I feel like my training is finally getting back on track and my fitness is returning to where I was in April before my last marathon and subsequent hip boo-boo. Damn, if all the strength exercises aren’t a lot of work. I feel like a true gym rat now. But seriously, it’s been worth it even if this recovery has lingered longer than I wanted (meaning I didn’t want to be hurt to begin with). I’m lucky I was able to safely run during my injury, although I had to scale back my expectations — with mixed results. I’d say I was disappointed more often than not.
Yesterday I had a 90 minute progression run with 3 segments: easy, moderate and hard. I managed to run my last segment at an average pace around my 5k speed, bringing it down to my 1mile speed for the last quarter mile. And I felt good, which given I ran a total of 11 miles was an achievement in my book.
Before I ran yesterday, I was struck with some sort of anxiety attack. It’s good that I’m able to recognize it, the impending doom and sense of futility. But, hell if I ever get used to them. I’m not sure if anything triggered it as it happened in the morning before I’d actually dealt with any part of my day. The night before, my husband and I had a fun evening out with a friend for dinner and a movie (Guardians of the Galaxy — so great and I’m a fan). I couldn’t pinpoint anything stressful In particular, so I decided it might just be some mis-wired chemistry in my head and worked on yoga breathing to calm down my stressed-out system. It helped at least distract me from the maelstrom of feelings.
I figured I’d feel better after running, and I was right. I was even able to have a relaxing workout, even with the hard sections of the run. Last night, I had a nice time at a gathering with my husband’s family. Anxiety attack averted.
I’m happy I’ve found better ways to deal with my anxiety than drinking it away, but as someone in recovery, I need to keep an eye out for other addictive behaviors. Exercise can be dangerous when overdone or used for avoidance. I hate sitting in uncomfortable feelings and I learned over time to overwhelm them with food (binging or restricting), drink, cutting, all sorts of stupid things. They are short term fixes for bigger internal problems.
I found this interesting article http://whole9life.com/2012/10/lies-we-tell-ourselves/ on ways we disguise bad behaviors as “healthy” or “hardcore”. I’ve read a lot of running and “healthy living” blogs that I feel fall into this deceptive category. Not by evil design, but because so many of us have distorted self-views, including probably many of these bloggers. Many of them post as pseudo-life coaches, as examples of how to live healthy. I often wonder if they blog to get supportive comments that justify their unhealthy behavior. I find this terrifying and guilt-inducing when I read these kinds of blogs. Not good for someone prone to self-abuse.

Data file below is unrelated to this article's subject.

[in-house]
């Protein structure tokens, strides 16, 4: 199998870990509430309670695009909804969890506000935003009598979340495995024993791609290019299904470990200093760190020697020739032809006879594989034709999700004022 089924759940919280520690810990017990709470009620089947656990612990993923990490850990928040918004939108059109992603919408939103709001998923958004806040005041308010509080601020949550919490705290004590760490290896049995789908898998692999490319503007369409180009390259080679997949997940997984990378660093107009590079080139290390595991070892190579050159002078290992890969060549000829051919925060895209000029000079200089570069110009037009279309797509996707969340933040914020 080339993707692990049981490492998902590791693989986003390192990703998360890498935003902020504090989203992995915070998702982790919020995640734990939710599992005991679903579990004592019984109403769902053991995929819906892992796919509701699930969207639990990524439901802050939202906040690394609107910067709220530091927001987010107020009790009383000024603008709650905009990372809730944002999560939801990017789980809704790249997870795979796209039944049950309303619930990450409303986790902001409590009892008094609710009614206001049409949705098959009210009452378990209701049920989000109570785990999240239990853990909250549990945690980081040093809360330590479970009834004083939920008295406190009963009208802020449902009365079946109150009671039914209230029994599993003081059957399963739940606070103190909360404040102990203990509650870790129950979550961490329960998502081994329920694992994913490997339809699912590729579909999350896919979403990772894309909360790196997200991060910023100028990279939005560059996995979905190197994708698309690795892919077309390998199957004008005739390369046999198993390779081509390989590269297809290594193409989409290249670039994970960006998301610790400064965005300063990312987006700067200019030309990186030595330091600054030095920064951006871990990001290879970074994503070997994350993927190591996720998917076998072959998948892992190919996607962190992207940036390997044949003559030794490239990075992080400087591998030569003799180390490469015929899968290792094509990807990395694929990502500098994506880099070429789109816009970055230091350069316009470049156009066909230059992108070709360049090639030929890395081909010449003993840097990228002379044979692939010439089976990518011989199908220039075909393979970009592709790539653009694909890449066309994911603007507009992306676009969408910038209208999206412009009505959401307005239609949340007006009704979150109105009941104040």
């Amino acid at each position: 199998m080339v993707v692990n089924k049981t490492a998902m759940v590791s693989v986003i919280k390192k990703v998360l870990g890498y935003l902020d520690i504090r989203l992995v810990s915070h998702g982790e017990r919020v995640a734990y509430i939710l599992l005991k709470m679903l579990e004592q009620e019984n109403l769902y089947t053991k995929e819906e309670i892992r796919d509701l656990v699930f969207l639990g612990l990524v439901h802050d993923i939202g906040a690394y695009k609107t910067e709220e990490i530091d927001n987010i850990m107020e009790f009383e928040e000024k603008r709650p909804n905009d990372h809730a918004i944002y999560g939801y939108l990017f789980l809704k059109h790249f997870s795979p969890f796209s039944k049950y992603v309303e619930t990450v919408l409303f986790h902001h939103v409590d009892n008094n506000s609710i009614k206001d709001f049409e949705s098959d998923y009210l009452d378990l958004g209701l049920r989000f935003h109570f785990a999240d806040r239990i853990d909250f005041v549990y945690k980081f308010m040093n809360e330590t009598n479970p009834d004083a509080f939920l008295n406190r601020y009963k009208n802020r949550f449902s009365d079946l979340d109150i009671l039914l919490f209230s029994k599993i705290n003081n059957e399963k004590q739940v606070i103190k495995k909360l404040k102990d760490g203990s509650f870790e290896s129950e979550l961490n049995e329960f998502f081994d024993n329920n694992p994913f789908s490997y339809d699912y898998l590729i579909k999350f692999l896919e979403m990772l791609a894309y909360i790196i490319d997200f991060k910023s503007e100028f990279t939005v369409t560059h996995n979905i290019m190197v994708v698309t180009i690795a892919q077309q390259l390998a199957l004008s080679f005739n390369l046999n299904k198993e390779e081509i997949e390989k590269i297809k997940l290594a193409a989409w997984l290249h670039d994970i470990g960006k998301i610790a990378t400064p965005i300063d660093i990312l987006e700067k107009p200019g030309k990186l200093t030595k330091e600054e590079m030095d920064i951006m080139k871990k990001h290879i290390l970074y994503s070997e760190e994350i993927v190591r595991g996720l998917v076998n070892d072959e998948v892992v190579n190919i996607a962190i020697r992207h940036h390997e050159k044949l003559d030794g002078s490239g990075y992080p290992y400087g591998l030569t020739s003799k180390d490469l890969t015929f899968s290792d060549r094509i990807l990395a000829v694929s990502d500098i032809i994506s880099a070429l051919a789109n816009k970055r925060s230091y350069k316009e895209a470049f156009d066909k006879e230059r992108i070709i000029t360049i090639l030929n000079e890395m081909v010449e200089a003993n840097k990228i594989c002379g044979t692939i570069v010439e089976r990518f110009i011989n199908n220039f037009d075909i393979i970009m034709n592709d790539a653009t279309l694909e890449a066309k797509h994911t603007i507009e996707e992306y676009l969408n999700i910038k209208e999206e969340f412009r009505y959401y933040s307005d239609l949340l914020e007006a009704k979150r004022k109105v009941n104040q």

I know one of the negative tapes in my head tells me that I’m not trying hard enough, that I am a wimp, chubby, a quitter, not good enough, and there’s two ways I’ve dealt with those accusations: I give up and shush the voice with bad activities or I push myself to an extreme (and also shush the voice with bad activities). And I don’t even find this latter behavior as particularly badass; I think I’m doing the minimum and that I can still work harder to meet some unknown ideal when I don’t even know why. The “why” is probably to escape being me.
One reason I feel having a personal trainer and a running coach are important for me, a middle of the pack runner, is that they keep me from wrecking myself and encourage more positive action. I am good at listening to their advice and sticking to their prescribed workouts. I feel accountable to them and use it as a way to teach myself healthier behaviors. I think of it as my duty to report to them honestly, which includes when I am hurt, because they can’t do their job as well if I am not telling them what’s happening with me. I know that sounds like a runaround way of thinking of things, but right now it’s the best way to get to taking care of myself. Maybe one of these days I’ll get around to feeling like I do it to be good to me and not because I don’t want to mess up their jobs. (This is an example of how my childhood messed me up a little, that my first concern is for not disturbing someone else )
I’m aware how fortunate I am to be able to have a trainer and coach (as well as a fabulous chiropractor). I’m also glad that when I had a personal trainer for about a month last winter who fell into the “pain is temporary” category and who pushed me in a dangerous way, I had the wherewithal to let her go. Not until after I got injured working with her, mind you, but I’m trying to give myself a little credit here. I have made a lot of good choices in my life, including my husband who supports me even (or especially?) when I’m being crazy. Don’t ask if I think I deserve the good things in my life, however.
I struggle a lot with my own demons, and I’ve spent years trying to unscramble my head. I like to think I’m better at it, but I still have room for improvement. The first step is admitting I have problems, and oh yes I do. I get frustrated that they haven’t dissipated, that my first instinct still isn’t the right one. But the upside is that my feelings don’t seem to be getting worse and I spend less time trying to change the things I have no control over.
I do have to wonder what my anxiety yesterday was about. I probably have some kernel of fear festering under the surface, but it doesn’t want to come out and show itself. Until it does, I have to keep an eye on how I deal with the itchy feeling of it under my skin and make the next right choice for a healthier me.